It’s no secret that the ongoing coronavirus pandemic has challenged American health systems in ways that they are not used to being challenged. Many have had to adjust rapidly to best meet the needs of their patient population, while doing what they can to stay afloat financially. Among the most attractive solutions to this problem is the migration of procedures to ambulatory surgical centers (ASCs)
This also makes sense from a patient perspective. Free-standing ASCs provide the ability for patients to access surgical services while avoiding potential exposure to hospitalized COVID-19 patients. But how can surgeons benefit from this solution, and what do they need to know if they are considering it? The challenges of expanding or renovating this type of facility – or, in fact, building a new facility from the ground up – and then managing either can be daunting.
According to Joseph P. Nessler, MD, there are a number of important considerations to keep in mind as the migration to ASCs gains prevalence. Dr. Nessler is a partner at Saint Cloud Orthopedics, Sartell, Minn., owner/partner in the Saint Cloud Surgical Center, Saint Cloud, Minn. and an adult hip and knee reconstruction surgeon with an emphasis on outpatient and robotic joint replacement and revision arthroplasty. He points out these considerations, including the viewpoint that the ASC setting can make the surgeon’s life easier.
“ASCs can provide profound quality-of-life benefits for surgeons, especially those who have only ever worked within the restrictions of a larger hospital setting,” says Dr. Nessler. So what are these benefits?
“One such benefit is increased responsiveness. Larger hospitals have to meet a variety of different needs for a variety of different employees and stakeholders, but because ASCs have a much smaller footprint, they can be laser-focused on making sure that surgeons are able to do their work efficiently,” says Dr. Nessler. “ASCs can be quick to change workflows and patient pathways to make outpatient surgery more efficient.”
Moreover, ASCs can respond quickly to changing surgical demand as was the case during the early days of the pandemic last year.
According to Dr. Nessler, “Case in point, our local physician-owned ASC responded quickly with expanded operating hours including early morning, evening and even weekend hours as needed to address the backlog of elective surgical caseloads once our state restrictions on elective surgery were lifted.”
ASCs also can be conducive to more intimate patient-doctor interactions. Particularly in larger hospitals, it can be difficult to balance the constant demands of moving between operating rooms and often distantly placed family waiting and consultation areas. By virtue of being a much smaller, more focused environment, ASCs make it significantly easier to spend more time with patients and their families both pre- and postoperatively, vastly improving the patient and physician experience.
Expanding with a partner
ASCs can also offer advanced technology. According to Dr. Nessler, “Given the focused and responsive nature of ASCs, many of them are equipped with advanced technology that’s as good as hospitals. For example, we currently are partnering with Stryker’s ASC business to help expand and update our ASC to meet the growing orthopedic case volume. After meeting with them to communicate our needs, they developed plans to assure everything was covered, from totally outfitted operating rooms, including Mako SmartRobotics™, to central sterile processing. No details were left uncovered. They proved to be a great partner providing one-stop service.”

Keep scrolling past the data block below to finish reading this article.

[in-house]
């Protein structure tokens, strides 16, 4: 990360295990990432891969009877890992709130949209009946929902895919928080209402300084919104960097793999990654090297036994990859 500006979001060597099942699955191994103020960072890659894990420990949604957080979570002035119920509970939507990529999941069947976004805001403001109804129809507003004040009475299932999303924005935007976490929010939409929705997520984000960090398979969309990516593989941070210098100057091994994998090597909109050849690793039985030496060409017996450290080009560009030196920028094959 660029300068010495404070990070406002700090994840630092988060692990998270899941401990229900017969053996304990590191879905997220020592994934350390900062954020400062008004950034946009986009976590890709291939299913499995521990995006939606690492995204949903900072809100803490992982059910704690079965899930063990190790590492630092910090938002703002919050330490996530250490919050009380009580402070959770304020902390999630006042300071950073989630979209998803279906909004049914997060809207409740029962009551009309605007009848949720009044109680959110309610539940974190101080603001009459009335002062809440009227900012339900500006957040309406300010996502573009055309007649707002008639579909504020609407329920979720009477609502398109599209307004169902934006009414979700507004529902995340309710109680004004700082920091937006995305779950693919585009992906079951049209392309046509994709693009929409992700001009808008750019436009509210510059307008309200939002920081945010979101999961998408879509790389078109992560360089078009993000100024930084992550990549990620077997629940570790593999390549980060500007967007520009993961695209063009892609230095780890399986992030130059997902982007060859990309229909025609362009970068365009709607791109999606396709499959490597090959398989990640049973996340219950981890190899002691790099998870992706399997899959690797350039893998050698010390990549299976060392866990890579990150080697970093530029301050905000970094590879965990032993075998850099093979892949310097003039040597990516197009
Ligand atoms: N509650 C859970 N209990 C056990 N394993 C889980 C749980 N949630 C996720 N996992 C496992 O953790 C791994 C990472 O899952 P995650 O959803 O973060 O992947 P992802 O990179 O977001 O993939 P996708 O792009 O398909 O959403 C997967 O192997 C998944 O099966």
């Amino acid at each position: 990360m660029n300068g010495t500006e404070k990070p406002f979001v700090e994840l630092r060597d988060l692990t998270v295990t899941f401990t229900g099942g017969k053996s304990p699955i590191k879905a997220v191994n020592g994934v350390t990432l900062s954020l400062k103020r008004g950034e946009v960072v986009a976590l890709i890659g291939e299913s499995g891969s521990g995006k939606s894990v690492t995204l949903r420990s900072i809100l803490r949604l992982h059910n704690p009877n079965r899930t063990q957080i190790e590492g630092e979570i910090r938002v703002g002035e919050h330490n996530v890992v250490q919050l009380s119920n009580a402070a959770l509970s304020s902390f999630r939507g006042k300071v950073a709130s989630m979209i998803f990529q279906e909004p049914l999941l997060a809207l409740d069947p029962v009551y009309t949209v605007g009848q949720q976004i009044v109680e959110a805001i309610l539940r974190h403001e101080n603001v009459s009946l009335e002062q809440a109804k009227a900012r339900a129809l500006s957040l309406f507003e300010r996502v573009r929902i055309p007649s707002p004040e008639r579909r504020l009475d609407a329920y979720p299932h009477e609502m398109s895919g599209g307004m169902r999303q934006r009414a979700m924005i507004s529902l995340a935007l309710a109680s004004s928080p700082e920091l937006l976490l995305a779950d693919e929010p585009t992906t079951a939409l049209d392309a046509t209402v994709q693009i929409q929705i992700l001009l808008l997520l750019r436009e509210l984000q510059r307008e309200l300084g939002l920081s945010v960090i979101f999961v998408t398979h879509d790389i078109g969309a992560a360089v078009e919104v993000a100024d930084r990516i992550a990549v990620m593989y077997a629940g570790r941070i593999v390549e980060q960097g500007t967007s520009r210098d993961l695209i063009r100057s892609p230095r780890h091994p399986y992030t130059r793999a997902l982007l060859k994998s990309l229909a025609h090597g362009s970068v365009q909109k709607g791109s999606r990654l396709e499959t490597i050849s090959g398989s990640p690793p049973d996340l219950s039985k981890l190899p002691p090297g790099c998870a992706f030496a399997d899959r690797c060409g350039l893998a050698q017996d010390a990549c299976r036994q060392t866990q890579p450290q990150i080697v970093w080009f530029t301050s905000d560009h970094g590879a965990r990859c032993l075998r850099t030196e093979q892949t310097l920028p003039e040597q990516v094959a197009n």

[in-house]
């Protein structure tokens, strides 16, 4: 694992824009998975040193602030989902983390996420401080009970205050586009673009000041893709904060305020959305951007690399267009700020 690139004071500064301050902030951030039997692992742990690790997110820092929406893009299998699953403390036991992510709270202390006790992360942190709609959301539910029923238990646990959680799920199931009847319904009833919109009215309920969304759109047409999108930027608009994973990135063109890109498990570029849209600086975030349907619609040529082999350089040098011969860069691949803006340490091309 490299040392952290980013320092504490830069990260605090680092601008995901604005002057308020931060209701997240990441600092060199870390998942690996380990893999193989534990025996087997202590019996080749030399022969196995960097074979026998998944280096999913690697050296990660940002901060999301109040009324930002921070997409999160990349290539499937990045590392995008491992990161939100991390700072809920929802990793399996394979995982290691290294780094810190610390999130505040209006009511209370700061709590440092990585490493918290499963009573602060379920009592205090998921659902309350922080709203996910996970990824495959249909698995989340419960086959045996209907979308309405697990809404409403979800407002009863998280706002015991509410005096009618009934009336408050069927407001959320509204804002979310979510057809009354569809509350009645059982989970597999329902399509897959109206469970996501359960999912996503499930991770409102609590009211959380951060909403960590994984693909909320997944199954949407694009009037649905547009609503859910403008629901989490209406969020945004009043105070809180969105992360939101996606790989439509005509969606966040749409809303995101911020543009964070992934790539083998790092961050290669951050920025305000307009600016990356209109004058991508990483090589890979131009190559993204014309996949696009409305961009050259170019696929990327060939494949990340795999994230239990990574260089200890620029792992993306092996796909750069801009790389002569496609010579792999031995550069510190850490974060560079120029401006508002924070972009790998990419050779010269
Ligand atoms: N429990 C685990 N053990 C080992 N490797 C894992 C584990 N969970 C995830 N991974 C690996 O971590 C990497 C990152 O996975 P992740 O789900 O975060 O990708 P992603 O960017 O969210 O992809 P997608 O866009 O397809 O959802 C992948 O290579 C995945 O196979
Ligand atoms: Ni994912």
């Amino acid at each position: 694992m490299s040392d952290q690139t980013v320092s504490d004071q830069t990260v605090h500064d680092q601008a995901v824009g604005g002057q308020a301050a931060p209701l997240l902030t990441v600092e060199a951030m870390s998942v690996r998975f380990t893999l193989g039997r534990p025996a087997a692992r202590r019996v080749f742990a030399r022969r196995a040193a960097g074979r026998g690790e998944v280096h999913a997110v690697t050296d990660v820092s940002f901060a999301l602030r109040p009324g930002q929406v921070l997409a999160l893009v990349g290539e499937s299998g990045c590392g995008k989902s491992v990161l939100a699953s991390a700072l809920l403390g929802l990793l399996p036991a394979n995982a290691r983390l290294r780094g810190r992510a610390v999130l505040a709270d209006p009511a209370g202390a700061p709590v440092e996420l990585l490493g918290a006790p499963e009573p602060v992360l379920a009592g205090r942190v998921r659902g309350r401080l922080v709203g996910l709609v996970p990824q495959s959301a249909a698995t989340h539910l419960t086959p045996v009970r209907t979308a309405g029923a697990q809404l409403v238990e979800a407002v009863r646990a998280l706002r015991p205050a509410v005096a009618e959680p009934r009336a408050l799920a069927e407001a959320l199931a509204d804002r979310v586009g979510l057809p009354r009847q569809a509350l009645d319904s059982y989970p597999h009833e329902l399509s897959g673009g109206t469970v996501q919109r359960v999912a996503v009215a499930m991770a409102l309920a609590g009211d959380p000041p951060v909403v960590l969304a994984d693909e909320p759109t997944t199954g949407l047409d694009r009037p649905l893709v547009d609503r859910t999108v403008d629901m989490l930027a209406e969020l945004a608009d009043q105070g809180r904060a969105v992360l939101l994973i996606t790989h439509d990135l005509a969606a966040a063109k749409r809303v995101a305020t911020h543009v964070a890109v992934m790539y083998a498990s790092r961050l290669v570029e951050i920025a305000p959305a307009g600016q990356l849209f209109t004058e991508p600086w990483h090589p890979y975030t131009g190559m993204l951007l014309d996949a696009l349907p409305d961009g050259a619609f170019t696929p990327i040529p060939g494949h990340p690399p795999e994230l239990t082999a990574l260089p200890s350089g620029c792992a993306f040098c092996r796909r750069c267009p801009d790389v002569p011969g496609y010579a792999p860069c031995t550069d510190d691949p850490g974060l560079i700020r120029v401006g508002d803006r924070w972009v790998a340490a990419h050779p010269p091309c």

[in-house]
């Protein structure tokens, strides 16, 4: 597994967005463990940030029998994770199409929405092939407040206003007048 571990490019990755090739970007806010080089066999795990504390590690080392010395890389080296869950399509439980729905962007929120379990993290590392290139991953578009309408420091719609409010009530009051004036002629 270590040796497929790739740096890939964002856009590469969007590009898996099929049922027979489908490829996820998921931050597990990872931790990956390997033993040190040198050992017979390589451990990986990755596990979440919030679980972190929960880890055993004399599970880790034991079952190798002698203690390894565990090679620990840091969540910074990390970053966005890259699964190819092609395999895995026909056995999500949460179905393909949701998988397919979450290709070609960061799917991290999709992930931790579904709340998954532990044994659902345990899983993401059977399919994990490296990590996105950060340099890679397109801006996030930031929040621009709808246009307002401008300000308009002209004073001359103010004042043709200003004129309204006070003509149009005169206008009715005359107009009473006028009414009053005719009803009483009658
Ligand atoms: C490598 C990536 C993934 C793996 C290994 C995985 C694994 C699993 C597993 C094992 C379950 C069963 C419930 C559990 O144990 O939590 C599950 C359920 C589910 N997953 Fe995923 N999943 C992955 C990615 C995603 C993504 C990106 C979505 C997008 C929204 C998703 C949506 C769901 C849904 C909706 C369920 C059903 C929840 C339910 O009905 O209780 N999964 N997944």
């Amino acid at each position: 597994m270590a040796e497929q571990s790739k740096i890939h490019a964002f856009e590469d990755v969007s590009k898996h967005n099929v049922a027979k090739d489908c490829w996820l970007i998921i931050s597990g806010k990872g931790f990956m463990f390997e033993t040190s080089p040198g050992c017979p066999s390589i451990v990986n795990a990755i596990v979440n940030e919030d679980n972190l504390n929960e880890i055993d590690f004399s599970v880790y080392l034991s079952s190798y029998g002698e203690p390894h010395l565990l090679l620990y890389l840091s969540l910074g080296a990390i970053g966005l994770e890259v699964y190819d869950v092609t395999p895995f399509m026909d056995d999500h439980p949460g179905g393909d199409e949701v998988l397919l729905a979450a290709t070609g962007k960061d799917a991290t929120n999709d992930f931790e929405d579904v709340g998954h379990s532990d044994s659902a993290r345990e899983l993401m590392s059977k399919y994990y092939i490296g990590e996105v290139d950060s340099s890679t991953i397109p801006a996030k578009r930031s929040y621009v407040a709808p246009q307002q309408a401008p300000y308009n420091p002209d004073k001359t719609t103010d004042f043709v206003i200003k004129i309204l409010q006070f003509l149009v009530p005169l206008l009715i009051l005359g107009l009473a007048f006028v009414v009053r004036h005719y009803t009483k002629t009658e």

Of course, there are challenges with migrating new and more complex surgical procedures to an ASC and Dr. Nessler advises, “You’ll have to make a long checklist of things that need to be done – including making sure you have adequate in-servicing both internally and with vendors, making sure your staff is able to adjust to new workflows and determining the best way to communicate the benefits of ASCs to patients.”
Furthermore, in tackling the other hurdles associated with migrating procedures, Dr. Nessler says, “It can be helpful to use a third party that’s familiar with the business model, such as Stryker’s ASC business. As we migrated more complex cases, Stryker played a huge role in every step of the process. Stryker’s familiarity with our surgeons’ workflows helped the ASC surgical team learn our surgeons’ preferences, so that each doctor had personalized equipment according to their wants and needs for each kind of procedure. Overall, they made what can be a very complicated process extremely simple, allowing myself and the surgeons on my team to focus on patient care.”
Stryker is committed to providing the latest operating room equipment and accessories with flexible options for technology refresh to keep that equipment state of the art for years to come.
The migration to ASCs is not going away any time soon, even after the pandemic is in the rearview. Just recently, the CMS proposed a 2.6% boost to ASC payment rates for the 2021 coverage year, and recommended inclusion of THA on the ASC-approved list of procedures which will speed the migration of spine and joint procedures out of the hospital setting.
“The potential benefits of ASCs are clear, and though migration provides certain challenges, there are options available to make the process much simpler. Vendors such as Stryker can help ensure that whenever the time is right to begin moving procedures to the ASC, it can happen as seamlessly as possible,” says Dr. Nessler.
Note: Dr. Nessler is a paid consultant of Stryker Orthopaedics. The opinions expressed by Dr. Nessler are those of Dr. Nessler and not necessarily those of Stryker.